Part of the Parkland Institute’s mandate has always been to support Albertans’ engagement with the issues and policies that affect their daily lives. This support comes in the form of peer-reviewed research on public policy and alternatives in Alberta, producing evidence-based recommendations for ensuring those policies serve the public good.
For over 26 years we have conducted research on how to reform our provincial revenue system to get us off the oil and gas boom and bust rollercoaster and sustainably fund the public services that make our province better: public health care, primary and post-secondary education, and human services.
Recently we had the opportunity to work with our friends at the Alberta Federation of Labour, Public Interest Alberta, and Friends of Medicare on a campaign called Better Way Alberta. The idea was that Parkland Institute would produce short research reports that would include clear, implementable, and evidence-based policy recommendations on five areas of public policy that are of critical importance today.
At the core of the Better Way Alberta campaign was a five-city tour around the province. Hosted in late October, the Better Way Alberta Tour brought the themes discussed in the five Parkland reports to life in a series of engaging events. Attendees and facilitators used the reports as the basis of a conversation about reimagining Alberta’s future and mobilizing for fair and predictable revenues, world-class public services, and a thriving and sustainable economy.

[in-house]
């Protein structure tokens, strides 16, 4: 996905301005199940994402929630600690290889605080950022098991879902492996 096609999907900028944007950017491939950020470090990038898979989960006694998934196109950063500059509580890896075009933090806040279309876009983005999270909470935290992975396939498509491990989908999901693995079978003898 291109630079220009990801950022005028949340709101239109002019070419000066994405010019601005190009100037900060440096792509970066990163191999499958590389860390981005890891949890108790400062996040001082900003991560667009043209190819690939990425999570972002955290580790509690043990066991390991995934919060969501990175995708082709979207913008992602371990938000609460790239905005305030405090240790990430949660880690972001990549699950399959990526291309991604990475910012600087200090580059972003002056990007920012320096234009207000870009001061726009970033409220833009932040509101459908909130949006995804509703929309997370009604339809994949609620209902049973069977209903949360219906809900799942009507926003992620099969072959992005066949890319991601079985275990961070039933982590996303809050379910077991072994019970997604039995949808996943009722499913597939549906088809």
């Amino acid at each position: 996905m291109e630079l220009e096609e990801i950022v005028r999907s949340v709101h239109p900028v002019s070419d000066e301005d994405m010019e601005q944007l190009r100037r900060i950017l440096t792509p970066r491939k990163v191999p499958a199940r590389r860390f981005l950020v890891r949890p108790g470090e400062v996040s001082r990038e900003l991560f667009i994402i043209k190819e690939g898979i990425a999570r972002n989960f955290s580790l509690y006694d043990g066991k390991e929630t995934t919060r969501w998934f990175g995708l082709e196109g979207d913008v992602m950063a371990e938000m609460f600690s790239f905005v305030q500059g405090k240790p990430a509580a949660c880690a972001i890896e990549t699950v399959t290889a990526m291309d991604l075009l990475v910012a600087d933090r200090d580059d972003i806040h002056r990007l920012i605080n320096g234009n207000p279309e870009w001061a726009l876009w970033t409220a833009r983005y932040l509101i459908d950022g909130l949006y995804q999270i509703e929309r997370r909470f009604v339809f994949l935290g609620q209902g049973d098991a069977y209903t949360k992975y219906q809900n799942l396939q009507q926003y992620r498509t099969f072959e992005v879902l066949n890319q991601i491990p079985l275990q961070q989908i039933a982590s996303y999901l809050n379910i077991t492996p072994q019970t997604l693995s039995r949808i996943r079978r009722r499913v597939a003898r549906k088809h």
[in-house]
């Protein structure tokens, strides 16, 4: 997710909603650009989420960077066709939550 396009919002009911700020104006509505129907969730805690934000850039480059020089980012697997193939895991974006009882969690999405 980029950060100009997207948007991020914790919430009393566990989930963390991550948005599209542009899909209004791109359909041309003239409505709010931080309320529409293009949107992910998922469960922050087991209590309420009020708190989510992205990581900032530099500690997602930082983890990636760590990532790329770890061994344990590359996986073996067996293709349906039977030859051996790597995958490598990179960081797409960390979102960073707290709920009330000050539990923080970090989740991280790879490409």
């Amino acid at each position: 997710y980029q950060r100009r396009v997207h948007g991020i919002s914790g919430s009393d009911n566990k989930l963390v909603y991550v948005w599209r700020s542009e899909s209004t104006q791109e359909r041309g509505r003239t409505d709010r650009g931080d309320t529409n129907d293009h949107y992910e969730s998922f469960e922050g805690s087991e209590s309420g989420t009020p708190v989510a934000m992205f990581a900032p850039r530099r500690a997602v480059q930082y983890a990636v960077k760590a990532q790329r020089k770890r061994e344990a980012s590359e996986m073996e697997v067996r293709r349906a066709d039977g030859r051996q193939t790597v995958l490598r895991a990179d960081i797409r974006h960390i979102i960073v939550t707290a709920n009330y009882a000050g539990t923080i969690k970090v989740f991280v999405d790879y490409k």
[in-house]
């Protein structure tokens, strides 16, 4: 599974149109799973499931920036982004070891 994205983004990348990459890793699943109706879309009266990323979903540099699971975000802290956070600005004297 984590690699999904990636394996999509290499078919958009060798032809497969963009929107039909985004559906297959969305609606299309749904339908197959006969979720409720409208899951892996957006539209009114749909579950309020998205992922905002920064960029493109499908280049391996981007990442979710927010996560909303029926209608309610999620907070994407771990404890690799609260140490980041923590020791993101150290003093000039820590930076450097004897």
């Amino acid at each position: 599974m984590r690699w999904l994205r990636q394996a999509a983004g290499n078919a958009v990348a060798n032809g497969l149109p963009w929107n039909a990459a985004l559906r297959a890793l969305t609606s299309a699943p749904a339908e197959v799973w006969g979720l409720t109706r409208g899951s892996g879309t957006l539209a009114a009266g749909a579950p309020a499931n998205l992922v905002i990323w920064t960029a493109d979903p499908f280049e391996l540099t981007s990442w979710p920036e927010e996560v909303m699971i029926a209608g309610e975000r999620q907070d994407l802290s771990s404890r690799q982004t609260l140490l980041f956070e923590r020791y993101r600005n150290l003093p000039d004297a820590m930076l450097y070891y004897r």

Even though the official Better Way Alberta is now over, we feel that it is still critically important for Albertans to keep having these conversations — especially as we head into an election year in our province. We encourage you to visit the Better Way Alberta website, download the five reports, and use them in conversations with your friends, family, and co-workers, and to inform your conversations with the politicians from all parties that will soon be knocking on your doors.
Here are the links to each of the five reports:
Revenue Reform, by Bill Kilgannon
Health Care, by Rebecca Graff-McRae
Post-Secondary Education, by Ricardo Acuña
K-12 Education, by Lisa Everitt and Neil Hepburn
Inequality and Human Services, by John Kolkman